In its SBREFA Outline, the Bureau considered defining debt relief coverage more narrowly by reference to the definition of “debt relief services” under the FTC’s Telemarketing Sales Rule, 16 CFR part 310.  However, in further considering this approach, the Bureau has determined that definition may be too narrow, as it does not expressly cover debt relief services for secured credit products, such as mortgages, or for debts that do not arise from credit transactions, such as tax debts, or debts in other contexts (ranging from the health to the utilities sectors) which may or may not arise from credit transactions, depending on the facts or circumstances.  The Bureau believes the scope of coverage in proposed § 1040.3(a)(3) would be appropriate because, as noted, debt relief services are not only focused on credit transactions. Moreover, debt relief services provided for other types of debts can affect a consumer’s credit report because the person to whom the debt is owed may furnish information to a consumer reporting agency,  and by extension, the consumer’s access to credit can be affected. The Bureau seeks comment on proposed § 1040.3(a)(3), including whether the Bureau should consider alternatives, and if so, which alternatives.
Another consumer financial product or service, which is listed in Dodd-Frank section 1002(15)(A)(viii)(I), is providing credit counseling to a consumer. Credit counseling can include counseling on consumer credit that would be covered by the proposed rule, including but not limited to credit repair services that may also be subject to the Credit Repair Organizations Act, 15 U.S.C. 1679, et seq. The Bureau seeks comment on whether proposed Part 1040 also should apply to credit counseling services, and if so, what types of services should be covered.”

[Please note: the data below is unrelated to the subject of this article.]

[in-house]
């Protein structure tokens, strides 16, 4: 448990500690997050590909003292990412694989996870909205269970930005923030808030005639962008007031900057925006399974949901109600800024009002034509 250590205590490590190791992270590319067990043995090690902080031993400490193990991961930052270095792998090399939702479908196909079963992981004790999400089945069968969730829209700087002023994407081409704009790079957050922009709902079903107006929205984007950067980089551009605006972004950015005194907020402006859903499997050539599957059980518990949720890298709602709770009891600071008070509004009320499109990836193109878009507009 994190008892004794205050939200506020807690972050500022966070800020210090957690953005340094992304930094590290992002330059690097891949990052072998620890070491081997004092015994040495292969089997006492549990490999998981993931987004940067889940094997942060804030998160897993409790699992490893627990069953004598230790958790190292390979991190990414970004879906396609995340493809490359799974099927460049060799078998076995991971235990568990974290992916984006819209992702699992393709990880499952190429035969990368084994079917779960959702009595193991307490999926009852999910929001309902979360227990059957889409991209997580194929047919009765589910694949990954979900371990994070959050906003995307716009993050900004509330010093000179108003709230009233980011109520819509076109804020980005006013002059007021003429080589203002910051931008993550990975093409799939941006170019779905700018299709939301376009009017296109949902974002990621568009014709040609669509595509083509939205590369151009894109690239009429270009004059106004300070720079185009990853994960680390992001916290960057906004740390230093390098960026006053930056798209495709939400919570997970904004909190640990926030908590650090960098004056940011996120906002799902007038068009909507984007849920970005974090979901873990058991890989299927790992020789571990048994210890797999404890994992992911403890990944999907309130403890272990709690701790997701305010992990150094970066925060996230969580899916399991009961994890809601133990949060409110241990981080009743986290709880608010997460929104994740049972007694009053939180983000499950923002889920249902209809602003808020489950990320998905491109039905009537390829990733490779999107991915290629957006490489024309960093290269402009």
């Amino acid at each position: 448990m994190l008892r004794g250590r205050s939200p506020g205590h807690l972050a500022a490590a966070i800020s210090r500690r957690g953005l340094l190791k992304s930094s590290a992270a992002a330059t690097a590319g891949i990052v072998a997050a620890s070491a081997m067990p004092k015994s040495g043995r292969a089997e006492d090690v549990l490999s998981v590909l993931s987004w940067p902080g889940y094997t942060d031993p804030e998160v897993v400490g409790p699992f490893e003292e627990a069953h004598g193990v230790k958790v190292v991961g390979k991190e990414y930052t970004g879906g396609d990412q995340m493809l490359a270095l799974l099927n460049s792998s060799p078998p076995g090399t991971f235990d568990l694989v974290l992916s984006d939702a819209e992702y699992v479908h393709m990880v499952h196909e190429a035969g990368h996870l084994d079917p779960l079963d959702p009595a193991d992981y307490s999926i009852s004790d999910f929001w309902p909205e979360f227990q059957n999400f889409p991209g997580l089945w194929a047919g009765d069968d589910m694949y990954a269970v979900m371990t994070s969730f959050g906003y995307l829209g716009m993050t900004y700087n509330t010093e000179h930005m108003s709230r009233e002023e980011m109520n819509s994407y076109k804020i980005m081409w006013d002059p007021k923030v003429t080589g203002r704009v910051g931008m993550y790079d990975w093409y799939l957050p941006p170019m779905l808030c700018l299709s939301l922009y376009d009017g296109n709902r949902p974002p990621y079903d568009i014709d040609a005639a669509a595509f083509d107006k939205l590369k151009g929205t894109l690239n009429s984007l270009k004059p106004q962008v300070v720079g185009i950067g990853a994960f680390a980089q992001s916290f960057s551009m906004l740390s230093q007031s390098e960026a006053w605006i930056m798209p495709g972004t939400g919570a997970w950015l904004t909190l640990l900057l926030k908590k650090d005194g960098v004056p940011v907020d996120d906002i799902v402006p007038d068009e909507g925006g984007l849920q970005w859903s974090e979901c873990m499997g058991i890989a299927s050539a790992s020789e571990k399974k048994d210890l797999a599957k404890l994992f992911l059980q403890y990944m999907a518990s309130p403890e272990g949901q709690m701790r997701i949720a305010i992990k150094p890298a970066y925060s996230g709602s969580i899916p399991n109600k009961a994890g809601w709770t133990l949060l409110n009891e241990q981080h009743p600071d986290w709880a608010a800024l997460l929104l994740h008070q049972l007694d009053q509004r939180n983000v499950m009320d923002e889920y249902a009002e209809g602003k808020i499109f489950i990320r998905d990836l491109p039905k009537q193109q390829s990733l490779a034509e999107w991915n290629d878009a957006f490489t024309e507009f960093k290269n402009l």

Anyone desiring to submit comments in response to the proposed rules may use any of the following methods.
You may submit comments, identified by Docket No. CFPB-2016-0020 or RIN 3170-AA51, by any of the following methods:
- Email: FederalRegisterComments@cfpb.gov. Include Docket No. CFPB-2016-0020 or RIN 3170-AA51 in the subject line of the email.
- Electronic: http://www.regulations.gov. Follow the instructions for submitting comments.
- Mail: Monica Jackson, Office of the Executive Secretary, Consumer Financial Protection Bureau, 1700 G Street NW., Washington, DC 20552.
- Hand Delivery/Courier: Monica Jackson, Office of the Executive Secretary, Consumer Financial Protection Bureau, 1275 First Street NE., Washington, DC 20002.
Instructions: All submissions should include the agency name and docket number or Regulatory Information Number (RIN) for this rulemaking. Because paper mail in the Washington, DC area and at the Bureau is subject to delay, commenters are encouraged to submit comments electronically. In general, all comments received will be posted without change to http://www.regulations.gov. In addition, comments will be available for public inspection and copying at 1275 First Street NE., Washington, DC 20002, on official business days between the hours of 10 a.m. and 5 p.m. eastern time. You can make an appointment to inspect the documents by telephoning (202) 435-7275.
All comments, including attachments and other supporting materials, will become part of the public record and subject to public disclosure. Sensitive personal information, such as account numbers or Social Security numbers, should not be included. Comments generally will not be edited to remove any identifying or contact information.